“For a 75-gallon tank, I would add 5-7 angels. Maybe more, but I generally stick to the 10 gallons per fish rule for a group of 4 or more!”
“I would put no more than 6 angelfish in a 75-gallon tank. Since these fish show aggressiveness, I would put in some other fish with the same temperament but won’t bite off their long fins.”
“I agree that 5-6 angelfish would be the limit in a 75-gallon tank, assuming that it’s a 4-foot tank. Since this is a shoaling species, having fewer than 5 will inevitably lead to bullying.”
“I had a different experience with 5 adult angels in a planted 75-gallon tank. 2 paired up, and the rest of the 3 were forced into maybe 18 inches of the tank space!”
Ideal Tank Shape For Angelfish
Angelfish need tall aquariums to accommodate their body shape due to their tall stature.
Also, here’s a bit of information on tank shapes and their significance that can help you make a better decision.
Good bacteria process the fish waste at the tank’s base. On the other hand, oxygen exchange happens at the tank’s surface.
So, wider floor space allows your tank’s nitrogen cycle to process more fish waste. And a larger top surface area enables more oxygen cycling.
Therefore, a longer, low tank has a greater carrying capacity than a shorter, taller one that holds the same amount of water. ‘
But since angelfish need taller tanks, you need to stay on top of the water parameters to ensure that the water is well aerated and the waste is being processed efficiently.
4 Things You Should Know Before Stocking Angelfish
Before deciding on the stocking number or the ideal tank size for your fish, you need to go through some basics. There are certain factors you shouldn’t miss to take into account. For instance, angelfish live a long life and can grow pretty big. Also, they have a mean temper!
Angelfish live a long life.
If you offer the proper care and diet, angelfish can live up to 10 years in captivity. That’s almost as long as dogs! So, you shouldn’t forget to take the fish’s long lifespan into account.
These fish are a long-term commitment. Therefore, you need to make decisions that allow you to take good care of them throughout their life, even if it means cutting down the stocking numbers or investing in a big tank.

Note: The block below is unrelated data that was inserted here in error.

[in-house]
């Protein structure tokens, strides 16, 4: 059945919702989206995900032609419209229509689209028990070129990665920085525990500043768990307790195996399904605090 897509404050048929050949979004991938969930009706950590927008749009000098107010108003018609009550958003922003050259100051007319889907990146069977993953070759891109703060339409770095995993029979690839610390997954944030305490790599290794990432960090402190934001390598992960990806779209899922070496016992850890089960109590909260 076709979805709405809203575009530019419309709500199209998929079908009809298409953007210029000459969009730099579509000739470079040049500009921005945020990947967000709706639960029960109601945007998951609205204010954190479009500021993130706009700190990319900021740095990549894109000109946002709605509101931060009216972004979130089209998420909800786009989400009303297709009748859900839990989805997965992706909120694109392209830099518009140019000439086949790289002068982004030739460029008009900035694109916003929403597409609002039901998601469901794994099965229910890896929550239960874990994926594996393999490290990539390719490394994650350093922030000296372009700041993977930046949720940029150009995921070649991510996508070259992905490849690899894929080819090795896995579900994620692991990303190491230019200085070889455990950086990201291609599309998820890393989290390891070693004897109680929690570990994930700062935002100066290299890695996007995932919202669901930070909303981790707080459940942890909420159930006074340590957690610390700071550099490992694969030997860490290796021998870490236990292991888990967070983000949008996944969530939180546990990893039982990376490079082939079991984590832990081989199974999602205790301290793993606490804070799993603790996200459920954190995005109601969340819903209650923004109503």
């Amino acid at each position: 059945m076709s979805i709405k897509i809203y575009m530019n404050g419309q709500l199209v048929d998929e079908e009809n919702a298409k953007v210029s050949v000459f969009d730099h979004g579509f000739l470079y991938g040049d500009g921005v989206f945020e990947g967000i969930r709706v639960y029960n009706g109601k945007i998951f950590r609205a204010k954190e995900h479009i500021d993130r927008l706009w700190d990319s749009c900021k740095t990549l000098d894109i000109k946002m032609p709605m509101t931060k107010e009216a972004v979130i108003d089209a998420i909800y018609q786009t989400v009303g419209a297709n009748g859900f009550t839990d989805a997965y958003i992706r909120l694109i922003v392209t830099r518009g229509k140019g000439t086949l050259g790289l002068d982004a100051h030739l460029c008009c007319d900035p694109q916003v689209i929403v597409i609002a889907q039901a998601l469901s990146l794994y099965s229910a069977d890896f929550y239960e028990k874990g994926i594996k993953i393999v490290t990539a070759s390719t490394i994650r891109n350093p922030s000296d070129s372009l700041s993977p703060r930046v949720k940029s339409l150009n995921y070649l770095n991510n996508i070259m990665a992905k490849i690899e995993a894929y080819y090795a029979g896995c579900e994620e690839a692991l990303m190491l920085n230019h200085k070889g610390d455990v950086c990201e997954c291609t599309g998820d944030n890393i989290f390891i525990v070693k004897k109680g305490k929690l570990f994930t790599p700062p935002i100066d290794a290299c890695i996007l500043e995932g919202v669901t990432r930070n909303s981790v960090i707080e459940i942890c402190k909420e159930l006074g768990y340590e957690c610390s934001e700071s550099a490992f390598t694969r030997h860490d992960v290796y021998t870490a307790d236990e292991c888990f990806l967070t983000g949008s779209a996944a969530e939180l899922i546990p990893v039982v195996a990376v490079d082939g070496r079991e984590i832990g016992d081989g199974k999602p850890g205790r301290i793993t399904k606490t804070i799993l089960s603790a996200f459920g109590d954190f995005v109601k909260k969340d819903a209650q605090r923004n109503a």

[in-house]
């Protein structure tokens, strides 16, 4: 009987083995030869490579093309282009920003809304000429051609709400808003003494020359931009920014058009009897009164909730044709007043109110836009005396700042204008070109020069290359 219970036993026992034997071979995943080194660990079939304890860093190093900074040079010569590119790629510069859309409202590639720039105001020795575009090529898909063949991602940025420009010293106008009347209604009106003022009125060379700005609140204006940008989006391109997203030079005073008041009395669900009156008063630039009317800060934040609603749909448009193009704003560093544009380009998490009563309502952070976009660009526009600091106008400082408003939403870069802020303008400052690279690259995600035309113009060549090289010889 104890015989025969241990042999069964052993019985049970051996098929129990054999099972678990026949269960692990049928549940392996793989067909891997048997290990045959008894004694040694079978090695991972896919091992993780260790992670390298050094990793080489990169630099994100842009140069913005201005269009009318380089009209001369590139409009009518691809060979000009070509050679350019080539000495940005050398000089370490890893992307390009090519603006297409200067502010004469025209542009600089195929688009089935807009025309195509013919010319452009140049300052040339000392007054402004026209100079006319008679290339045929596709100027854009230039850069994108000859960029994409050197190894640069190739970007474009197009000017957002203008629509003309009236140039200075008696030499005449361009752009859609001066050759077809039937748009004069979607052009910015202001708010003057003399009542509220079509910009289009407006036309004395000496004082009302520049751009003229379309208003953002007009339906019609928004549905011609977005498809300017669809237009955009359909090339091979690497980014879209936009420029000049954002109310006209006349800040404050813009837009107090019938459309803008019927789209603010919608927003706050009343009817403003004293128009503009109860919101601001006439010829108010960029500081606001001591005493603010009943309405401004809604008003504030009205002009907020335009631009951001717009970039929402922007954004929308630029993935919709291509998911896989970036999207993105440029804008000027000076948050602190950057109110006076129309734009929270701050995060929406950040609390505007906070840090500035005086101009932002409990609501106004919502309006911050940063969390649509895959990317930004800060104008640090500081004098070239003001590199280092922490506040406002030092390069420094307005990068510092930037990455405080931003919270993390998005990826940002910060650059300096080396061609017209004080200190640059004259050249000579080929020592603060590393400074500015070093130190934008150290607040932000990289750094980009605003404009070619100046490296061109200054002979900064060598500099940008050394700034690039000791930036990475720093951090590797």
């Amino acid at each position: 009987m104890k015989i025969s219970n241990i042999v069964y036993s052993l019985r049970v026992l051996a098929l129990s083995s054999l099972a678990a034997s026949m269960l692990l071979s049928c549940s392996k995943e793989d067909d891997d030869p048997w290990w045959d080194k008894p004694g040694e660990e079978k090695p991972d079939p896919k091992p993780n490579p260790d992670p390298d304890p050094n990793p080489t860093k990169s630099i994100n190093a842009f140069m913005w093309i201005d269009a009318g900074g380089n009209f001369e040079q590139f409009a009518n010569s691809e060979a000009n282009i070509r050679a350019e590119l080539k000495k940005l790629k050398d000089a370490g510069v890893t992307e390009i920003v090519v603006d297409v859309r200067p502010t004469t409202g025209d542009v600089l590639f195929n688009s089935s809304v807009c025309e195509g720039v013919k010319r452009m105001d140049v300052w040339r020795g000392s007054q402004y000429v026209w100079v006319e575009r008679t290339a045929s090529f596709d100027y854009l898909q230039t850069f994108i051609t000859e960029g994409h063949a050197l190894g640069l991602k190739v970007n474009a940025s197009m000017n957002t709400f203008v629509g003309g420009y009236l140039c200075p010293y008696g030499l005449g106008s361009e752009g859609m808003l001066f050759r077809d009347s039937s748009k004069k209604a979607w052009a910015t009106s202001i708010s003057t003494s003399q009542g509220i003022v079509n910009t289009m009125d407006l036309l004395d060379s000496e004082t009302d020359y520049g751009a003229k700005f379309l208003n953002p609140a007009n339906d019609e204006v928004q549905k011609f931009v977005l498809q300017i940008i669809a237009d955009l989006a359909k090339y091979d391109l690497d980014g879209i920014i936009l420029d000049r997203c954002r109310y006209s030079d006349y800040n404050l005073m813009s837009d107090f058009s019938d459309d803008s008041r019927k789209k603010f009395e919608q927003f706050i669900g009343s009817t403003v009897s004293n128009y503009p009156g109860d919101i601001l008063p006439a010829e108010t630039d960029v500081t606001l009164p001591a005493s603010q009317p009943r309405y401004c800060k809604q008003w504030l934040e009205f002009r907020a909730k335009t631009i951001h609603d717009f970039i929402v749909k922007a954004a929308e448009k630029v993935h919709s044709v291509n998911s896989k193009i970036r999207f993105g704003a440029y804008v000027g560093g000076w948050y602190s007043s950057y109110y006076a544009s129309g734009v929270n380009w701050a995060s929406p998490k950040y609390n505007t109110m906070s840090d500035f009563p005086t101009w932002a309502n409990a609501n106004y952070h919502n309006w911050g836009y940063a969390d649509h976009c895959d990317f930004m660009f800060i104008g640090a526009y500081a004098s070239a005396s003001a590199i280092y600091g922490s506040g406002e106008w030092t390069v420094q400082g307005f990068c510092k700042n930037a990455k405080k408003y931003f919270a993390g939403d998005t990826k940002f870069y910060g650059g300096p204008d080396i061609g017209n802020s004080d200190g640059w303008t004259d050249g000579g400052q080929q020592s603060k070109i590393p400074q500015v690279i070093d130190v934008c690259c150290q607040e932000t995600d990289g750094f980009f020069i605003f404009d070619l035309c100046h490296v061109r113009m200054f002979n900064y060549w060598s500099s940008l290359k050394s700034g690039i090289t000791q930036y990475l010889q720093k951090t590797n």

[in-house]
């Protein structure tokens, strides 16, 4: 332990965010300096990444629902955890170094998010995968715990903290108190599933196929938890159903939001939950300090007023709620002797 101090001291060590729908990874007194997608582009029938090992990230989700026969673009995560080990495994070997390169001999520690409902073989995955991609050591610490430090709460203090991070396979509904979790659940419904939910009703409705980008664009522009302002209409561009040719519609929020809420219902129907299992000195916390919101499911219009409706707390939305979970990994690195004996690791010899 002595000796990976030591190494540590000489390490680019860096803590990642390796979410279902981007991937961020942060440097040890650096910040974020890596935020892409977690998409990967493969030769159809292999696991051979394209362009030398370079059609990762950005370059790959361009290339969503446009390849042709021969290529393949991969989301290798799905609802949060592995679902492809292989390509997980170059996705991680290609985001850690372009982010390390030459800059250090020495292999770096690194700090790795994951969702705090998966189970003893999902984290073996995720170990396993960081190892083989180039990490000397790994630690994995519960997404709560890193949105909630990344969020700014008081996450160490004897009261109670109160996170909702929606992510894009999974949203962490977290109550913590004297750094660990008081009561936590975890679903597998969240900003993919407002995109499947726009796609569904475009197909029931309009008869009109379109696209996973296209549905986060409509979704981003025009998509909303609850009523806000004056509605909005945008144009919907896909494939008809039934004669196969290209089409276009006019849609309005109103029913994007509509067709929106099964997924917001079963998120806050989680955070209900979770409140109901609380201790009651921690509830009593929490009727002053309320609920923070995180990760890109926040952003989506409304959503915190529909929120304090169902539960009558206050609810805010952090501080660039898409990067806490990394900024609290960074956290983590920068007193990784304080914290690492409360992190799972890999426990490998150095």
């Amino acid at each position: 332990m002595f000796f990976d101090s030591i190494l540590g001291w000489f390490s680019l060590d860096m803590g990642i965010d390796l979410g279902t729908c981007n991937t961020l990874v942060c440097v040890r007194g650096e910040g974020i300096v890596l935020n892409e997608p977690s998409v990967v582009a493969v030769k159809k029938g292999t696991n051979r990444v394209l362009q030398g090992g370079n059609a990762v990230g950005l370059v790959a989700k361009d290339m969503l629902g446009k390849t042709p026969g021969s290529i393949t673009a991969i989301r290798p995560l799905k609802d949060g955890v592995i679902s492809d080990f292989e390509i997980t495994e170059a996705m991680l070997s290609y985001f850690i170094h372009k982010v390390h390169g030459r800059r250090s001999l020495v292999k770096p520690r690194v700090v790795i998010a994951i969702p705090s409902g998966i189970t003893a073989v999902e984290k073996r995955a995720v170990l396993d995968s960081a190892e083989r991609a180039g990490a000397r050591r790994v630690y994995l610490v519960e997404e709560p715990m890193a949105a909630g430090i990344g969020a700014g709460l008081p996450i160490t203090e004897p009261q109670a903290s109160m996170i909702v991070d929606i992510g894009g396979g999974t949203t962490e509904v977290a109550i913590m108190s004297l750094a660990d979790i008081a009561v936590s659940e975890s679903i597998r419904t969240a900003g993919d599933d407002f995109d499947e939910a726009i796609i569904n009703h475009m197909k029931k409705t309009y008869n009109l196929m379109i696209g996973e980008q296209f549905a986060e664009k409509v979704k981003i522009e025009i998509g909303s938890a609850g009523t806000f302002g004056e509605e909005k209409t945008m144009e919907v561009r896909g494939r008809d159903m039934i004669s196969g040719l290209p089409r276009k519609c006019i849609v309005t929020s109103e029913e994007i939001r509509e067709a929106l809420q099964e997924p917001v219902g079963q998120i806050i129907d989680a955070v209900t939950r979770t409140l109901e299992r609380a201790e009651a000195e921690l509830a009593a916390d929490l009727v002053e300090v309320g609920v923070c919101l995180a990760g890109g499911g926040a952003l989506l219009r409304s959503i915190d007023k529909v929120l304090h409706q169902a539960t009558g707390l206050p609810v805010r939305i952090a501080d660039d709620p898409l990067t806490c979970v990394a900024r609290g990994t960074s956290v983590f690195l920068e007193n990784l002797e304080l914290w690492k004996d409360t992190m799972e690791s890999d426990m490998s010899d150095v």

Angelfish can grow quite big.
In nature, angelfish are known to grow as big as dinner plates! Luckily, in tanks, they plateau at around 6-8 inches. Nonetheless, 6-8 inches is still pretty big for a captive fish.
The bigger the fish, the greater the bioload produced and the need for the swimming area.
Therefore, the fish’s size is an indispensable parameter to consider.
Angelfish have a mean temper.
At the end of the day, angelfish are cichlids. And like most cichlids, they are hardwired by nature to be aggressive, short-tempered, and territorial.
When the angelfish are young, you can get away with overstocking them. But once they come of age, they won’t mind fighting to the death over territory and resources.
Therefore, it’s critical to ensure that each angelfish has ample space to carve its tiny territory.
Small tanks are harder to look after.
As beginners, we often assume that smaller tanks are easy to maintain. But that’s the farthest from the truth, my friend! The tinier the tank, the slimmer the margin for error is.
The parameters in small tanks change randomly and abruptly. They’re a lot more volatile than we give them credit for.
Thus, with small tanks, you’d need to be on your toes all the time to care for them.
Final Words: How Many Angelfish In A 75-Gallon Tank
I strongly recommend not adding more than 6 angelfish in a 75-gallon tank. I have kept just 3 mated pairs in a similarly sized tank.
I follow the easy rule given by acclaimed aquarist Dick Mills who states that for tropical fish like angelfish, we should allocate a minimum of 12 square inches of surface area per inch of your fish.
The one gallon per inch of the fish doesn’t apply for mid-sized species like angelfish. So, don’t fall for that!
And lastly, don’t forget to consider angelfish’s long lifespan, maximum potential size, and bad temper when finalizing the stocking number or ideal tank size.